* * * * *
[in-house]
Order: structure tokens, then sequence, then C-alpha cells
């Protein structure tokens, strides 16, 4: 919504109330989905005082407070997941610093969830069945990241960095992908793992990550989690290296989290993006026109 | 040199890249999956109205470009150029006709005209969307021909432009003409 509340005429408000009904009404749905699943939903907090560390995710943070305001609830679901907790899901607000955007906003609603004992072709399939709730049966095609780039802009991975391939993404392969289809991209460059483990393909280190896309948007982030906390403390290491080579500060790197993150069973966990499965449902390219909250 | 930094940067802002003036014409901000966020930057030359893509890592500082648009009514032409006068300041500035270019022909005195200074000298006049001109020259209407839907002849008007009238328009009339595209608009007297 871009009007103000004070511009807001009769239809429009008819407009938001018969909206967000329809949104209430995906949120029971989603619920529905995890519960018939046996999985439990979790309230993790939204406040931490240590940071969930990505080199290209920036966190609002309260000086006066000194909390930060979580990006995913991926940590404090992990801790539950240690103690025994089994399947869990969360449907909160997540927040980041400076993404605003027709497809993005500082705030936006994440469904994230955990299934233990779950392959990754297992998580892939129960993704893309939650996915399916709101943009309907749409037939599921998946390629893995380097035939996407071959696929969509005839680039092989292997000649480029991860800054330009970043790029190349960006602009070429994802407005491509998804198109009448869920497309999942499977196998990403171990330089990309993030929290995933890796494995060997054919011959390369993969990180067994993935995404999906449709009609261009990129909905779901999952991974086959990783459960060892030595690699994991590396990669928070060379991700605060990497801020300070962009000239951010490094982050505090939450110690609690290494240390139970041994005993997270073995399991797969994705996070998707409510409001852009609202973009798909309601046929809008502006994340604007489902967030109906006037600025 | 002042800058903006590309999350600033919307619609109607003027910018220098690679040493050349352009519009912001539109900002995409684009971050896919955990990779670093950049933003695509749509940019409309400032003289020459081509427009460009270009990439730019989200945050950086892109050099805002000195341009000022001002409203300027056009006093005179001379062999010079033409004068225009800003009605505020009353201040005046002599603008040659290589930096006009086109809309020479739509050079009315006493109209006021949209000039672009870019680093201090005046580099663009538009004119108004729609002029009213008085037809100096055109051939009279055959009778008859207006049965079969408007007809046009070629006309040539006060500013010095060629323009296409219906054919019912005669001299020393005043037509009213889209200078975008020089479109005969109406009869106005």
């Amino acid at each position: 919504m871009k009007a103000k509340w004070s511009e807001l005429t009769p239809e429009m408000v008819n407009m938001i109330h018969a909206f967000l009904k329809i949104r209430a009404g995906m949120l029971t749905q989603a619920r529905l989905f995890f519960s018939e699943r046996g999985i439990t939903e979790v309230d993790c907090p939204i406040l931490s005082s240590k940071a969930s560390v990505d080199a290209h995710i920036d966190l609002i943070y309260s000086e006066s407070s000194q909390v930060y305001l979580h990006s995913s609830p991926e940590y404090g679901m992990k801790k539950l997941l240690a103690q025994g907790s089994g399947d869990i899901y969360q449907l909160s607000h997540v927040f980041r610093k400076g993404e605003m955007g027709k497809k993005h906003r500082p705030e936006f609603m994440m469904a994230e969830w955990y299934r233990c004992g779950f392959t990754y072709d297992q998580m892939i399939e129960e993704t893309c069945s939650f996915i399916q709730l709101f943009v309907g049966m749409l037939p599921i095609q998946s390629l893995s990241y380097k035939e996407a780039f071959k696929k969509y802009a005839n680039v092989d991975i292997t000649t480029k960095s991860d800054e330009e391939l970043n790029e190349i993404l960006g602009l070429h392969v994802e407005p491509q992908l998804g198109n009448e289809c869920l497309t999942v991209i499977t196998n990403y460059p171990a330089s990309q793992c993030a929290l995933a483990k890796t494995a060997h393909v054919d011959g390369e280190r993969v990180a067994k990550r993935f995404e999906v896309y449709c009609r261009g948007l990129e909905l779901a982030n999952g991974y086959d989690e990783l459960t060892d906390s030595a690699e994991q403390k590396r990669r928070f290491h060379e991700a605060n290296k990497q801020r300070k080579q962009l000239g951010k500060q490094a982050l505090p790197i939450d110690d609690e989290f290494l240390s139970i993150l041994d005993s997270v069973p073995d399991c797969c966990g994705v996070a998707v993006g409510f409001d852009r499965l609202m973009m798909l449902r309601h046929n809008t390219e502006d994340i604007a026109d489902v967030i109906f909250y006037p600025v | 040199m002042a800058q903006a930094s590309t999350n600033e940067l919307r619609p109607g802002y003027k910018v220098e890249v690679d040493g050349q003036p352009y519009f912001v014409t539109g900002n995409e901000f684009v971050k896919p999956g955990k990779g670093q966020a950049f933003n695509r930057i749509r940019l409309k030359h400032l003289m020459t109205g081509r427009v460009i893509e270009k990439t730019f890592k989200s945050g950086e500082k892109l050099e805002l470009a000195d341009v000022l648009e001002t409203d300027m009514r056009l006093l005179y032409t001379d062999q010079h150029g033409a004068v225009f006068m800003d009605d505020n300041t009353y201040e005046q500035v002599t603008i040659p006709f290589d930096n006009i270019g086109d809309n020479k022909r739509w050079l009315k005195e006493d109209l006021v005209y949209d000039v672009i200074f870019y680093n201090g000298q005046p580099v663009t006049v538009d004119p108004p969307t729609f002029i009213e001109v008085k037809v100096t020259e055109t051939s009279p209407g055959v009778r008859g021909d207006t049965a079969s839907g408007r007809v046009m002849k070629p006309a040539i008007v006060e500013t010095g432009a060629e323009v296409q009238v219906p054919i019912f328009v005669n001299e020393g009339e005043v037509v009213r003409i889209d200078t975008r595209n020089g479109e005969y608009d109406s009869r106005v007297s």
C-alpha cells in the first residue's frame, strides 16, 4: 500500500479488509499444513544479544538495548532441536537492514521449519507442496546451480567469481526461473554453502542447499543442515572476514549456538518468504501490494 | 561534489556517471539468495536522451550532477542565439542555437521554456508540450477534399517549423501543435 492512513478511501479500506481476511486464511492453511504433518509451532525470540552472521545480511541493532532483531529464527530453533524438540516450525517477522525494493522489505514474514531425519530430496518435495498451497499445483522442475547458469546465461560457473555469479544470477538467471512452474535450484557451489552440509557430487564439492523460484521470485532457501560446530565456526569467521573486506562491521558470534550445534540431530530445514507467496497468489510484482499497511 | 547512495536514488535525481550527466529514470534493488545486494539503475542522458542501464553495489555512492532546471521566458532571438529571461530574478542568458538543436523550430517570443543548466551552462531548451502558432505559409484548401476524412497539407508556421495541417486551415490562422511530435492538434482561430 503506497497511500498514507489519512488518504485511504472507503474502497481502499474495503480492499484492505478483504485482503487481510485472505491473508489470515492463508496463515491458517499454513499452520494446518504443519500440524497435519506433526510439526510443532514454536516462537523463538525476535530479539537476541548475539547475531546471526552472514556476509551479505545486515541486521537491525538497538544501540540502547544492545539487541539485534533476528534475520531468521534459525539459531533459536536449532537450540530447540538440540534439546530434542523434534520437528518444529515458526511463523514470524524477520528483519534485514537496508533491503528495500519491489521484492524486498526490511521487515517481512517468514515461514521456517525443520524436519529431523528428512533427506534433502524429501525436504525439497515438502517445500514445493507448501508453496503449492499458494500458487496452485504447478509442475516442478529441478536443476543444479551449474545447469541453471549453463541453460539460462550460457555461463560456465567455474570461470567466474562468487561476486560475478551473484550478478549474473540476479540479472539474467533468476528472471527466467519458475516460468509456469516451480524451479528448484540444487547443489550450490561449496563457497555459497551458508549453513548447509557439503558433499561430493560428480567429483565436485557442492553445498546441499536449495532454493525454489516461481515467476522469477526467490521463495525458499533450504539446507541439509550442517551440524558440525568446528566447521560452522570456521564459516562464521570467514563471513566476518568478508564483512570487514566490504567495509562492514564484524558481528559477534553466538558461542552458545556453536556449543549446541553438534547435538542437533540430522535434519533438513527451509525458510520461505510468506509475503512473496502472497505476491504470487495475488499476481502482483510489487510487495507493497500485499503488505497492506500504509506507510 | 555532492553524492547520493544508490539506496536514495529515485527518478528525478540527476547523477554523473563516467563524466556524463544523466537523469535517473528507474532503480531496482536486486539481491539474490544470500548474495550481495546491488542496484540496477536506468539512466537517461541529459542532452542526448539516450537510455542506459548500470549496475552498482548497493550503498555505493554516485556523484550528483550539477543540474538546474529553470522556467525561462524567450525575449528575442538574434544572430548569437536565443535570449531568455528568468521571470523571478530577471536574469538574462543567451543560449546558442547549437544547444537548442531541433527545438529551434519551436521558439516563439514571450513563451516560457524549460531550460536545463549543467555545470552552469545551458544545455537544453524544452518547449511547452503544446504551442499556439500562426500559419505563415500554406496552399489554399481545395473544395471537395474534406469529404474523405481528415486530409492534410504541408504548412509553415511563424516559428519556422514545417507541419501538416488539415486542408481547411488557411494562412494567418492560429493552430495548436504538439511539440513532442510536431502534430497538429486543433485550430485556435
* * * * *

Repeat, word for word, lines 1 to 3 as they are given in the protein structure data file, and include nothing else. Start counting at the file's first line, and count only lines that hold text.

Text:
[in-house]
Order: structure tokens, then sequence, then C-alpha cells
């Protein structure tokens, strides 16, 4: 919504109330989905005082407070997941610093969830069945990241960095992908793992990550989690290296989290993006026109 | 040199890249999956109205470009150029006709005209969307021909432009003409 509340005429408000009904009404749905699943939903907090560390995710943070305001609830679901907790899901607000955007906003609603004992072709399939709730049966095609780039802009991975391939993404392969289809991209460059483990393909280190896309948007982030906390403390290491080579500060790197993150069973966990499965449902390219909250 | 930094940067802002003036014409901000966020930057030359893509890592500082648009009514032409006068300041500035270019022909005195200074000298006049001109020259209407839907002849008007009238328009009339595209608009007297 871009009007103000004070511009807001009769239809429009008819407009938001018969909206967000329809949104209430995906949120029971989603619920529905995890519960018939046996999985439990979790309230993790939204406040931490240590940071969930990505080199290209920036966190609002309260000086006066000194909390930060979580990006995913991926940590404090992990801790539950240690103690025994089994399947869990969360449907909160997540927040980041400076993404605003027709497809993005500082705030936006994440469904994230955990299934233990779950392959990754297992998580892939129960993704893309939650996915399916709101943009309907749409037939599921998946390629893995380097035939996407071959696929969509005839680039092989292997000649480029991860800054330009970043790029190349960006602009070429994802407005491509998804198109009448869920497309999942499977196998990403171990330089990309993030929290995933890796494995060997054919011959390369993969990180067994993935995404999906449709009609261009990129909905779901999952991974086959990783459960060892030595690699994991590396990669928070060379991700605060990497801020300070962009000239951010490094982050505090939450110690609690290494240390139970041994005993997270073995399991797969994705996070998707409510409001852009609202973009798909309601046929809008502006994340604007489902967030109906006037600025 | 002042800058903006590309999350600033919307619609109607003027910018220098690679040493050349352009519009912001539109900002995409684009971050896919955990990779670093950049933003695509749509940019409309400032003289020459081509427009460009270009990439730019989200945050950086892109050099805002000195341009000022001002409203300027056009006093005179001379062999010079033409004068225009800003009605505020009353201040005046002599603008040659290589930096006009086109809309020479739509050079009315006493109209006021949209000039672009870019680093201090005046580099663009538009004119108004729609002029009213008085037809100096055109051939009279055959009778008859207006049965079969408007007809046009070629006309040539006060500013010095060629323009296409219906054919019912005669001299020393005043037509009213889209200078975008020089479109005969109406009869106005």